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Kimberlite Sills and Dykes Associated with the Wesselton Kimberlite Pipe, Kimberly, South Africa

J.L. White, R.S.J. Sparks, K. Bailey, W.P. Barnett, M. Field, L. Windsor
Wednesday, March 16, 2016
First presented: 
Geological Society of South Africa
Published paper

Field relations, petrography and bulk rock geochemistry constrain the emplacement mechanisms and petrogenesis of a kimberlite sill complex exposed in water tunnels at Wesselton Mine, Kimberley. The sill complex, together with associated dykes, is precursor to the main Wesselton pipe and contains:

  1. aphanitic kimberlite with a carbonatitic groundmass of calcite, perovskite, spinel, serpentine and phlogopite, with variations from rocks rich in olivine microphenocrysts to rocks with little or no olivine;
  2. macrocrystic kimberlite containing entrained harzburgite microxenoliths, olivine macrocrysts and strongly reacted orthopyroxene; and,
  3. a ‘green’ aphanitic kimberlite.

The sills were emplaced as multiple intrusions into the upper Dwyka shales immediately below a Karoo dolerite sill in a zone several metres thick. Emplacement of the sill complex was governed by the rigidity of the dolerite sill, which prevented the magma from breaching the surface. Feeder dykes to the sills were influenced by a regional crustal stress system with the principal vector of horizontal compression being between eastwest and northwest-southeast. Serpentinisation has pseudomorphed olivine, replaced calcite, apatite and phlogopite in the groundmass and thereby changed the bulk compositions. Geochemcal and mineral chemistry data on spinels and phlogopites indicate intrusion of several magma batches with different petrogenetic histories. The magmas are transitional to carbonatite with compositional variations linked to partial melting, assimilation of xenocrysts, entrainment of xenoliths, xenocrysts and macrocryst, fractional crystallization and flow differentiation during ascent and emplacement.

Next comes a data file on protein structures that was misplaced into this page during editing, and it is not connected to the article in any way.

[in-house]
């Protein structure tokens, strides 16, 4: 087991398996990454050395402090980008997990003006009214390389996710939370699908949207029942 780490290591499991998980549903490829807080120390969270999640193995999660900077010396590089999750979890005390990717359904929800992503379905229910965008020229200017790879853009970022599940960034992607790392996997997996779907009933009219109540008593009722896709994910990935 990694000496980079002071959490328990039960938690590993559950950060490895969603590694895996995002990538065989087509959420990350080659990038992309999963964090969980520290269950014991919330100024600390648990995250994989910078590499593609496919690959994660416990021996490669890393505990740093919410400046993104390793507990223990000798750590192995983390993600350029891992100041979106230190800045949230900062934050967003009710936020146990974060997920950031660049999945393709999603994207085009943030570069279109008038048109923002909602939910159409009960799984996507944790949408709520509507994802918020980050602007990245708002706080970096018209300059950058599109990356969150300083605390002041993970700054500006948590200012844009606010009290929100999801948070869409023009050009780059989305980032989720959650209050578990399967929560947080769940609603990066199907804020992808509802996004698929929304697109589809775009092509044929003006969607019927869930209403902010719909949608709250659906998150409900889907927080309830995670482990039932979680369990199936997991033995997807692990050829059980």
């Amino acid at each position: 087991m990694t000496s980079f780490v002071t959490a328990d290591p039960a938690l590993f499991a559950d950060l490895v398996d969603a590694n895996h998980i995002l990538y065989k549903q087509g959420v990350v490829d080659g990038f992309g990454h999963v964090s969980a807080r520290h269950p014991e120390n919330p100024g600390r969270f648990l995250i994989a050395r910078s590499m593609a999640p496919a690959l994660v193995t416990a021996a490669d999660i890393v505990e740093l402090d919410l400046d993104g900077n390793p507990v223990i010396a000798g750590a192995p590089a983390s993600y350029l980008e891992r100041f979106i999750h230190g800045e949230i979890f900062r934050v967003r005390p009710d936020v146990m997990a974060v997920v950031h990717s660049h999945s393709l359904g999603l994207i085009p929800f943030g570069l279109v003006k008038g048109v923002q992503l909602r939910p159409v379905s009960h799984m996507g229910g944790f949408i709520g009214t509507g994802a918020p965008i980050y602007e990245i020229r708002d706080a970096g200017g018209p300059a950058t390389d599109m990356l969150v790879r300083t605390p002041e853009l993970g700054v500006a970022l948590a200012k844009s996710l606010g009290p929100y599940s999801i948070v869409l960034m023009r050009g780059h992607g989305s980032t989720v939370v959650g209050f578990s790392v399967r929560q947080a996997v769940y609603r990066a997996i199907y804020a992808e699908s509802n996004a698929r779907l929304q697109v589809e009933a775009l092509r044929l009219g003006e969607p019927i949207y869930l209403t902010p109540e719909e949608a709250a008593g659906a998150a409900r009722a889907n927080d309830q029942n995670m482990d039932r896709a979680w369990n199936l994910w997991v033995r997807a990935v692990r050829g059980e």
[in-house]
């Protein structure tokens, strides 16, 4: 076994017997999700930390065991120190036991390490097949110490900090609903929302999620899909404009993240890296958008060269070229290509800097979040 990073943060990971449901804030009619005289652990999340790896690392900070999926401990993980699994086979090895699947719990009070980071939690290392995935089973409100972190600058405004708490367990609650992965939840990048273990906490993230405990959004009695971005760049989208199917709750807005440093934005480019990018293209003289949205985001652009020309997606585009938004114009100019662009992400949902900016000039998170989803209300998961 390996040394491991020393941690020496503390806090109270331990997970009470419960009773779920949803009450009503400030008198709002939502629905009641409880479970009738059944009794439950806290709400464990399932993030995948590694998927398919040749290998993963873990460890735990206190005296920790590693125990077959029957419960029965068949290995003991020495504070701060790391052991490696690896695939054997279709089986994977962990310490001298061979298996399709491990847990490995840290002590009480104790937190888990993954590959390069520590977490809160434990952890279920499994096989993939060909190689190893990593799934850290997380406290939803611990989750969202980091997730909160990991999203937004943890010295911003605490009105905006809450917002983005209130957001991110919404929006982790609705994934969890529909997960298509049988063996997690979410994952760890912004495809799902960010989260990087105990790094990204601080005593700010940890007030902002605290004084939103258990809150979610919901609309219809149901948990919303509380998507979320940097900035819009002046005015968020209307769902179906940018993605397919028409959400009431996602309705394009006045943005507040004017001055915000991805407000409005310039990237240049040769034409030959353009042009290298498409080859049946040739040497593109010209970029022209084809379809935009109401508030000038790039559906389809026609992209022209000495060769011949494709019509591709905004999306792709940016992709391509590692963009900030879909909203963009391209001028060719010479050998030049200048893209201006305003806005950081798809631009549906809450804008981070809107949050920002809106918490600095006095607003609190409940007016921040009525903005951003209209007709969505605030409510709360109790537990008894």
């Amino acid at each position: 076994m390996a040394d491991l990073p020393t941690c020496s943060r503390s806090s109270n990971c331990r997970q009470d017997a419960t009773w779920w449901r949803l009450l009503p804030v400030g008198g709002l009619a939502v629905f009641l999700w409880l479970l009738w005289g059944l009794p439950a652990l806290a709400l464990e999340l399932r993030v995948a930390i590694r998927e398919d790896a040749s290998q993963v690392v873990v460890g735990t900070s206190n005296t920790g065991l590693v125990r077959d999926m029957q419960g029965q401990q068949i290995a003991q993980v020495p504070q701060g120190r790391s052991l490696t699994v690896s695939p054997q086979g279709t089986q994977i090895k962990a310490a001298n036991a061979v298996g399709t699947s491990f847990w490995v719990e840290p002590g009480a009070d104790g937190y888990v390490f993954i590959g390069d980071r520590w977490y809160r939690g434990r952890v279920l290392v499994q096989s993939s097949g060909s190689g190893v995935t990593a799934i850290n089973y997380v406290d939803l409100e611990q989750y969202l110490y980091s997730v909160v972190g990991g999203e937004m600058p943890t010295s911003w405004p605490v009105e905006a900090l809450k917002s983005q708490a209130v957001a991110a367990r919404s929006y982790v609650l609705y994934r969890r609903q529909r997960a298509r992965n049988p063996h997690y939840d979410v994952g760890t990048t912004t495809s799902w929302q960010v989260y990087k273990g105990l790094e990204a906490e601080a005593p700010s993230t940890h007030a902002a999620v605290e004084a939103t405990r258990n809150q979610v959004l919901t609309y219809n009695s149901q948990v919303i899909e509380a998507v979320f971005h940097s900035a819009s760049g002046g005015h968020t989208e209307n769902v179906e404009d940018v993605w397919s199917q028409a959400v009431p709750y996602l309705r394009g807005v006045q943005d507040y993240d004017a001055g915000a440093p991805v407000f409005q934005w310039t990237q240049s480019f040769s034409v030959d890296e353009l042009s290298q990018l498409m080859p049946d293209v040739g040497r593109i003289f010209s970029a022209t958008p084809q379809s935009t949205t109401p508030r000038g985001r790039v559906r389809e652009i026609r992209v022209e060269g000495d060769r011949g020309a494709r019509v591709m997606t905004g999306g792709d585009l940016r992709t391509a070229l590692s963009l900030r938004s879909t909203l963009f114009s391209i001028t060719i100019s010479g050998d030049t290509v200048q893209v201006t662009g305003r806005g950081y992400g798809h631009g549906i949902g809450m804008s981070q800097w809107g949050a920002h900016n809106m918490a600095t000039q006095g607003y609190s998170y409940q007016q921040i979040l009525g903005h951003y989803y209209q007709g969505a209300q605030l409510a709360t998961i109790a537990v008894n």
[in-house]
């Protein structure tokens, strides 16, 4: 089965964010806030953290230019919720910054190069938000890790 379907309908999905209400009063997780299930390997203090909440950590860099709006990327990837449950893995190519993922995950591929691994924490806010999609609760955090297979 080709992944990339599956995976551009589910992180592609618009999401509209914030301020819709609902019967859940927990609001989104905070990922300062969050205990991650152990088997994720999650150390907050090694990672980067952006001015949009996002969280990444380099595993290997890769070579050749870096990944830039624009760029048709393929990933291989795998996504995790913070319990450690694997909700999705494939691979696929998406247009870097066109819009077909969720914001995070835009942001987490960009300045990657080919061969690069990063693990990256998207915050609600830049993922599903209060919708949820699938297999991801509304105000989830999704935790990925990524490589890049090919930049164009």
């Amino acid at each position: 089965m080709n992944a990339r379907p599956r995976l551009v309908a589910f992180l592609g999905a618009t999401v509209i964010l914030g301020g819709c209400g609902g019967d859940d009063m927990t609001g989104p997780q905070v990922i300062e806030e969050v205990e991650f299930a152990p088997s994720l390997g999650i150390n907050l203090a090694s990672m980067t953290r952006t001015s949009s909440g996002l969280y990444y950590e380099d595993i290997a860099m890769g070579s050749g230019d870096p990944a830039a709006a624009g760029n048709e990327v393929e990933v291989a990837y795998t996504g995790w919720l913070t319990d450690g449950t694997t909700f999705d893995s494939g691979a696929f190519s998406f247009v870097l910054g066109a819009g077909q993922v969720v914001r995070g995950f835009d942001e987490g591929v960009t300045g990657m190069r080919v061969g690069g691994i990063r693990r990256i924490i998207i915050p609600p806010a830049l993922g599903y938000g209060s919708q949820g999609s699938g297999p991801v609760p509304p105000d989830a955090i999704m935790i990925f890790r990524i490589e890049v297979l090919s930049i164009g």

Feature Author

Dr. Wayne Barnett

Wayne Barnett has collected, managed, and interpreted exploration and mining data throughout his 18-year career in the mining and exploration industry. In 1999, he built the first known integrated ODBC database that used geotechnical mapping and production drilling sensor data to automatically calculate rock mass classification information for immediate use in mine planning and slope design.

A principal structural geologist, Wayne undertakes and provides best-practices training in structural and oriented drill core logging and mapping, geological data management, data QA/QC, and the statistical analysis of structural data. He is an expert in geological applications of ArcGIS and has developed customized analytical tools for exploration purposes. Wayne is driven to improve the geological mapping workflows for mining operations through integrating the benefits of old-school interpretative paper-based mapping with new mapping technologies.

Mining Data Management Specialist
PhD, PrSciNat
SRK Vancouver
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